The Love Doctor (21st Century)
Daddy B. Nice's #26 ranked Southern Soul Artist
"Slow Roll It"
The Love Doctor (21st Century)
Composed by Charles Jones
November 11, 2015:
THE LOVE DOCTOR "RETIRES"!See Daddy B. Nice's Concert Calendar.
8 pm, Saturday, November 28, 2015. Stress Relievers Bar & Lounge, 423 Van Arsdale Road, Pickens, Mississippi. Retirement Celebration for The Love Doctor. The Love Doctor, Terry Wright, Sorrento Ussery, Pat Brown, Nathaniel Kimble, Doctor Dee, Lady Di and more. 601-941-3582.
"In retrospect, the Love Doctor's career was like a brilliant comet streaking across the night-time sky. Even if it was restricted to the two masterpieces "Slow Roll It" and "Lies," the Love Doctor's contribution to contemporary Southern Soul would be unassailable."
--Daddy B. Nice, 2010
Listen to The Love Doctor singing "Slow Roll It" on YouTube.
Listen to The Love Doctor featuring Thomisene Anderson singing "Lies (You Said It, No I Didn't)" on YouTube.
Note: The Love Doctor also appears on Daddy B. Nice's original Top 100 Southern Soul Artists (90's-00's). The "21st Century" after The Love Doctor's name in the headline is to distinguish his artist-guide entries on this page from his artist-guide page on Daddy B. Nice's original chart.
October 1, 2012:
Daddy B. Nice's Updated Profile:The Love Doctor. It's still one of the most arresting and appealing artist names in all of Southern Soul, and as we approach the top twenty-five artists and songs in the Southern Soul 21st Century Countdown it's only appropriate to remember the song and the artist which in many ways started it all (the year was 2001): The Love Doctor's "Slow Roll It."
Listen to The Love Doctor singing "Slow Roll It" on YouTube while you read.
Of course, The Love Doctor and Sir Charles Jones (who wrote, sang and produced "Slow Roll It") didn't "start it all." Southern Soul had been churning along under all the mainstream musical genres with standard-bearers no less than Johnnie Taylor, Tyrone Davis, Little Milton, Marvin Sease and J. Blackfoot.
For any other sub-genre of urban R&B, the passing away of such giants would have spelled the death knell, but Southern Soul not only survived but flourished, and much of it had to do with The Love Doctor, teamed with a young writer/producer/would-be performer named Charles Jones, and a grizzled producer/impresario/deejay named Senator Jones/Uncle Bobo, who collectively (if not always cooperatively) as a trinity proved that Southern Soul could thrive in new hands, in a new direction, and still hit the deepest, most soulful spots in the hearts of lovers of soul music.
There were people who didn't get it, like the All Music Guide critic who called "every single thing about it (Doctor Of Love) laughable and outmoded," just as today there are are people who can't accept the raw, rustic and embarrassingly straightforward vocal style and lyrics of L.J. Echols.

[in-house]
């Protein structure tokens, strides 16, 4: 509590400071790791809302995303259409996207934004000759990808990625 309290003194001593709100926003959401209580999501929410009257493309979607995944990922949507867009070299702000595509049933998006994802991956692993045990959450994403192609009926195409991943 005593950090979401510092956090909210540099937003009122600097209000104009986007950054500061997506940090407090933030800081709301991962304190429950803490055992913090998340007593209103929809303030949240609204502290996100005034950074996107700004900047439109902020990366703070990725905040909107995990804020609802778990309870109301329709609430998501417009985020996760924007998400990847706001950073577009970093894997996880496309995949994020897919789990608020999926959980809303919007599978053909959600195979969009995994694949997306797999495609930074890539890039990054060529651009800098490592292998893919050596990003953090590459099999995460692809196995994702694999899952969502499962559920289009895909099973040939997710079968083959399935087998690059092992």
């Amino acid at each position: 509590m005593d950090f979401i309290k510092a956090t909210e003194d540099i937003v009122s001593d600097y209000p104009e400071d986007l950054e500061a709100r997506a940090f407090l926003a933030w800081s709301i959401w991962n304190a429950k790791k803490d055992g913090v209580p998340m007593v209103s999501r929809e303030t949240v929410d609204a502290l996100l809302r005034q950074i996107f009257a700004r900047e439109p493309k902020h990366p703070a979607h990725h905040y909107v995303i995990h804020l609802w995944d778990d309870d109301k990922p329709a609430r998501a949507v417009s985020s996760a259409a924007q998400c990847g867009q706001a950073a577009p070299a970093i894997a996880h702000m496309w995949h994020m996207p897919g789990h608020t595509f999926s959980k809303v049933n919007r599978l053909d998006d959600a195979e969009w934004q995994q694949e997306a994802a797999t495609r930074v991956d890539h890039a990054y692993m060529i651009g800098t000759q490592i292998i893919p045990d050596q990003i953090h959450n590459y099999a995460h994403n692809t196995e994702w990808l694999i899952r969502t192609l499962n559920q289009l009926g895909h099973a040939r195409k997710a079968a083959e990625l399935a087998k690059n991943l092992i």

The triumphs of those years, much of it recorded in these pages, led to disappointments and a fallow future (also regretfully noted here), especially for The Love Doctor.
The Love Doctor was pegged the 11th-ranked artist in the original posting of Daddy B. Nice's Top 100 Southern Soul Artists in 2004--the first time, in fact, any of these artists had been grouped together--a chart position from which he slipped only a little (to #14) in the ensuing years.
But although his subsequent work wasn't all bad, The Love Doctor never again achieved the heights of "Slow Roll It" and "Lies" (with Thomisene Anderson).
Listen to The Love Doctor and Thomisene Anderson dueting on "Lies (You Said It, No I Didn't)" on YouTube while you read.
While the Charles Jones-written "Slow Roll It" was by far the more commercial tune, "Lies"--written and previously recorded by renowned songwriter and Peggy Scott-Adams producer Jimmy Lewis--carried more heft for aficionados of Southern Soul.
"You said you graduated--
Said you graduated
From Penn State."
"There you go again.
I told you I got my diploma
When I was in State Pen."
Or. . .
"Said you were born in LA,
But you were born in the South."
"Where else would I be, baby,
With all this gold in my mouth?"
In the Love Doctor's hickory-hard vocal stylings the song's simultaneously poignant and witty lyrics (especially for those conversant with the blue-collar African-American culture of the South) jumped off the CD player, and with Thomisene Anderson's partnering vocal, exquisitely feminine by contrast, the song achieved the rare resonance of Southern Soul classics on the order of Ronnie Lovejoy's "Sho' Wasn't Me" and Johnnie Taylor's "Soul Heaven."
Read about "Slow Roll It" and "Lies" in Daddy B. Nice's Original Artist Guide to The Love Doctor.
The Love Doctor still performs from time to time, and he is still deemed a headliner in the Delta, where his name rings a little louder and carries a little further.
--Daddy B. Nice
About The Love Doctor (21st Century)
The Love Doctor was born Lewis Clark and raised in the Memphis area before moving to Illinois and becoming a disc jockey. Under the deejay name "Blues Doctor," he gained a sizable audience and eventually transformed himself into a performer.
Song's Transcendent Moment
"I met a girl,
Honorary "B" Side
"Lies (You Said It, No I Didn't)"
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